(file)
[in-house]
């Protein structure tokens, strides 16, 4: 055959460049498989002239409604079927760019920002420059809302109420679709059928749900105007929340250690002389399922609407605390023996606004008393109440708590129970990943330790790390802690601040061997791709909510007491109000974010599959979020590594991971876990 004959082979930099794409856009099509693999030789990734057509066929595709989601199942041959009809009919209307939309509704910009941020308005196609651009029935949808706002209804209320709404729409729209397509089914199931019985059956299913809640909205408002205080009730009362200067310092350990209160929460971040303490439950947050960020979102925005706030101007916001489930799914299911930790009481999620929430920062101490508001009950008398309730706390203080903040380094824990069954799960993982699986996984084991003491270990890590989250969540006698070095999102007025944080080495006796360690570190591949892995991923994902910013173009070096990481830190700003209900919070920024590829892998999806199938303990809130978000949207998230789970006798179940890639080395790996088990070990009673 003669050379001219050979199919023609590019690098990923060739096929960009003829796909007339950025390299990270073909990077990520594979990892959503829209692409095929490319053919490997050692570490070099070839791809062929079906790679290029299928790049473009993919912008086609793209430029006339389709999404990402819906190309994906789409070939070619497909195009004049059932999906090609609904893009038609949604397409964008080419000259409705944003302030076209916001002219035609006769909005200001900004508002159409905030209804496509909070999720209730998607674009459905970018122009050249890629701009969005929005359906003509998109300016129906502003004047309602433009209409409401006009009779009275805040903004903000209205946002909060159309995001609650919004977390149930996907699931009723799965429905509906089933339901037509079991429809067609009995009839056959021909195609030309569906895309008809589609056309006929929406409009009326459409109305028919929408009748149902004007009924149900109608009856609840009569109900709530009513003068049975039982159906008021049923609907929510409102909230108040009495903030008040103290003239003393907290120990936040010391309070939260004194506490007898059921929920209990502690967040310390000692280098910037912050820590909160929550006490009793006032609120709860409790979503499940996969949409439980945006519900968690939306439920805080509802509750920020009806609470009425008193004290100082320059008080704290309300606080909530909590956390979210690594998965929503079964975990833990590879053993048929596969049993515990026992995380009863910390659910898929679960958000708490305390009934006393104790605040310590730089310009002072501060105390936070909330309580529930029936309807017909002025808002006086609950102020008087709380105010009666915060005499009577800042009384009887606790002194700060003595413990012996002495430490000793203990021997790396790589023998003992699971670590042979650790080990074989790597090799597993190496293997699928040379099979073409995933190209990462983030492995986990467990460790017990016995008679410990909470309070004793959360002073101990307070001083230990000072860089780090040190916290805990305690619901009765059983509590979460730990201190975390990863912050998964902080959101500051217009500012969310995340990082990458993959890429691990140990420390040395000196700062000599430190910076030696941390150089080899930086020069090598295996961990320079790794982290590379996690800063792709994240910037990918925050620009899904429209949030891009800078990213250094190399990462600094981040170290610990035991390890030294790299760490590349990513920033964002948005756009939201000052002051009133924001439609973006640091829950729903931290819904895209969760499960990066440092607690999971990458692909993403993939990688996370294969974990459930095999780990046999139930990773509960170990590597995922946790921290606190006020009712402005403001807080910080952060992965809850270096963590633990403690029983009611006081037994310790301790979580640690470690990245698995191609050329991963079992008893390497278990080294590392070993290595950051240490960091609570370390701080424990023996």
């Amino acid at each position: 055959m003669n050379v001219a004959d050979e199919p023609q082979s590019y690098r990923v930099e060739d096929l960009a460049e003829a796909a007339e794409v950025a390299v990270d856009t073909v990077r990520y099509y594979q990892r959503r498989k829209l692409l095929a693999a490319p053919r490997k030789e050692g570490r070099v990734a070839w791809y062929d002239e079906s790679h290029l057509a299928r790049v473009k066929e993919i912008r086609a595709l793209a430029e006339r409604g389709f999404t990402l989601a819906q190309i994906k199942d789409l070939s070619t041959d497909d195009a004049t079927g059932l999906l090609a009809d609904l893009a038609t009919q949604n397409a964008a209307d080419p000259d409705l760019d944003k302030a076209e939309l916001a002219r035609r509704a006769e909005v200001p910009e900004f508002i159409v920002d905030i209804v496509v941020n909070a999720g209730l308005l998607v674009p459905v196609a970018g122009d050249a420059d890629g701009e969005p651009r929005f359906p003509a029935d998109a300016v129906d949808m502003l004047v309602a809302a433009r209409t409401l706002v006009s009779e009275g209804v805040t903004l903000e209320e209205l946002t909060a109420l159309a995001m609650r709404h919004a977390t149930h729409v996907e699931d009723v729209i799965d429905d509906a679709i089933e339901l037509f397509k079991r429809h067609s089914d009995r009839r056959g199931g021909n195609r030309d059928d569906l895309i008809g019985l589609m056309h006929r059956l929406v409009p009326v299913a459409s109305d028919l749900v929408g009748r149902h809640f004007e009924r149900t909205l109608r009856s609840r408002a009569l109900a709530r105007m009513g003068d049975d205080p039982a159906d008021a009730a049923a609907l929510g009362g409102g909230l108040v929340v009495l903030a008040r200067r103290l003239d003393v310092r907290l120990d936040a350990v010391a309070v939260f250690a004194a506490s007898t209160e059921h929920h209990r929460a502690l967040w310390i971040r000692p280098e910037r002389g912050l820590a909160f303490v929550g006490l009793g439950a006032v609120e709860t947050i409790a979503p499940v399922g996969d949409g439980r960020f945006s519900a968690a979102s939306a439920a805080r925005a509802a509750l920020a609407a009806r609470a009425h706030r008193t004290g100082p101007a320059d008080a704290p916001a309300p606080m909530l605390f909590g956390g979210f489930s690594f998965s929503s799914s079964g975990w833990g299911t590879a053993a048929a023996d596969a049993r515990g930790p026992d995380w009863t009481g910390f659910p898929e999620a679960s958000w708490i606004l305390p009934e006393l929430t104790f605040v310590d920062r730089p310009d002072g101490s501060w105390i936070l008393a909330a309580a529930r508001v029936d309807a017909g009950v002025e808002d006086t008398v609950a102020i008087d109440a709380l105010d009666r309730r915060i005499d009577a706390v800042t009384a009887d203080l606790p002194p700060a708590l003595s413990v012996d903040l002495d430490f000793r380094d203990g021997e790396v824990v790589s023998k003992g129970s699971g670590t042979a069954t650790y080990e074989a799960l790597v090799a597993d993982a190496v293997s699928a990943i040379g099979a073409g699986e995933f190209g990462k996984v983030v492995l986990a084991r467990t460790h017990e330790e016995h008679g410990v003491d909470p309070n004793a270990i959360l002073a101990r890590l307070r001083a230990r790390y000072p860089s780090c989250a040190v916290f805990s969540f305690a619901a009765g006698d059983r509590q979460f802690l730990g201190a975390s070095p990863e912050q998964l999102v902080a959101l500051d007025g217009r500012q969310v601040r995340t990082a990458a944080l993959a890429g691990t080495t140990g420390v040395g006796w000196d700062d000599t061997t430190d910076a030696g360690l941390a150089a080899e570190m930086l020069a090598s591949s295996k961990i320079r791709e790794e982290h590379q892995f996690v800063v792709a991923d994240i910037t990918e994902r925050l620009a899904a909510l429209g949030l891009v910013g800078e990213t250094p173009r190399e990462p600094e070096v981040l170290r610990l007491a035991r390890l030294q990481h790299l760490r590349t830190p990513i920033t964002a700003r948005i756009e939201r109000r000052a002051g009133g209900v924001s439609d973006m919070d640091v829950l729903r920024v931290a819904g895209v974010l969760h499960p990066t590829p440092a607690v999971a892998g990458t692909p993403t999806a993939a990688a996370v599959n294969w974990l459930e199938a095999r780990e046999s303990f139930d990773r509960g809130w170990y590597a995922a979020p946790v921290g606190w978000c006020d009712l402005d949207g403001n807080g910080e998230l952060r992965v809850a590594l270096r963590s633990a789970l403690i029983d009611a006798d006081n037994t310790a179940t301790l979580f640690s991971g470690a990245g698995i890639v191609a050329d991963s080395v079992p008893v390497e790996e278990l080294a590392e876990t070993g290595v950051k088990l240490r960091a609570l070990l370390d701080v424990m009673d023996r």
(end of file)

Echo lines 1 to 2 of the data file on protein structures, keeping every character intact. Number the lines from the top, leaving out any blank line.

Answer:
[in-house]
């Protein structure tokens, strides 16, 4: 055959460049498989002239409604079927760019920002420059809302109420679709059928749900105007929340250690002389399922609407605390023996606004008393109440708590129970990943330790790390802690601040061997791709909510007491109000974010599959979020590594991971876990 004959082979930099794409856009099509693999030789990734057509066929595709989601199942041959009809009919209307939309509704910009941020308005196609651009029935949808706002209804209320709404729409729209397509089914199931019985059956299913809640909205408002205080009730009362200067310092350990209160929460971040303490439950947050960020979102925005706030101007916001489930799914299911930790009481999620929430920062101490508001009950008398309730706390203080903040380094824990069954799960993982699986996984084991003491270990890590989250969540006698070095999102007025944080080495006796360690570190591949892995991923994902910013173009070096990481830190700003209900919070920024590829892998999806199938303990809130978000949207998230789970006798179940890639080395790996088990070990009673 003669050379001219050979199919023609590019690098990923060739096929960009003829796909007339950025390299990270073909990077990520594979990892959503829209692409095929490319053919490997050692570490070099070839791809062929079906790679290029299928790049473009993919912008086609793209430029006339389709999404990402819906190309994906789409070939070619497909195009004049059932999906090609609904893009038609949604397409964008080419000259409705944003302030076209916001002219035609006769909005200001900004508002159409905030209804496509909070999720209730998607674009459905970018122009050249890629701009969005929005359906003509998109300016129906502003004047309602433009209409409401006009009779009275805040903004903000209205946002909060159309995001609650919004977390149930996907699931009723799965429905509906089933339901037509079991429809067609009995009839056959021909195609030309569906895309008809589609056309006929929406409009009326459409109305028919929408009748149902004007009924149900109608009856609840009569109900709530009513003068049975039982159906008021049923609907929510409102909230108040009495903030008040103290003239003393907290120990936040010391309070939260004194506490007898059921929920209990502690967040310390000692280098910037912050820590909160929550006490009793006032609120709860409790979503499940996969949409439980945006519900968690939306439920805080509802509750920020009806609470009425008193004290100082320059008080704290309300606080909530909590956390979210690594998965929503079964975990833990590879053993048929596969049993515990026992995380009863910390659910898929679960958000708490305390009934006393104790605040310590730089310009002072501060105390936070909330309580529930029936309807017909002025808002006086609950102020008087709380105010009666915060005499009577800042009384009887606790002194700060003595413990012996002495430490000793203990021997790396790589023998003992699971670590042979650790080990074989790597090799597993190496293997699928040379099979073409995933190209990462983030492995986990467990460790017990016995008679410990909470309070004793959360002073101990307070001083230990000072860089780090040190916290805990305690619901009765059983509590979460730990201190975390990863912050998964902080959101500051217009500012969310995340990082990458993959890429691990140990420390040395000196700062000599430190910076030696941390150089080899930086020069090598295996961990320079790794982290590379996690800063792709994240910037990918925050620009899904429209949030891009800078990213250094190399990462600094981040170290610990035991390890030294790299760490590349990513920033964002948005756009939201000052002051009133924001439609973006640091829950729903931290819904895209969760499960990066440092607690999971990458692909993403993939990688996370294969974990459930095999780990046999139930990773509960170990590597995922946790921290606190006020009712402005403001807080910080952060992965809850270096963590633990403690029983009611006081037994310790301790979580640690470690990245698995191609050329991963079992008893390497278990080294590392070993290595950051240490960091609570370390701080424990023996």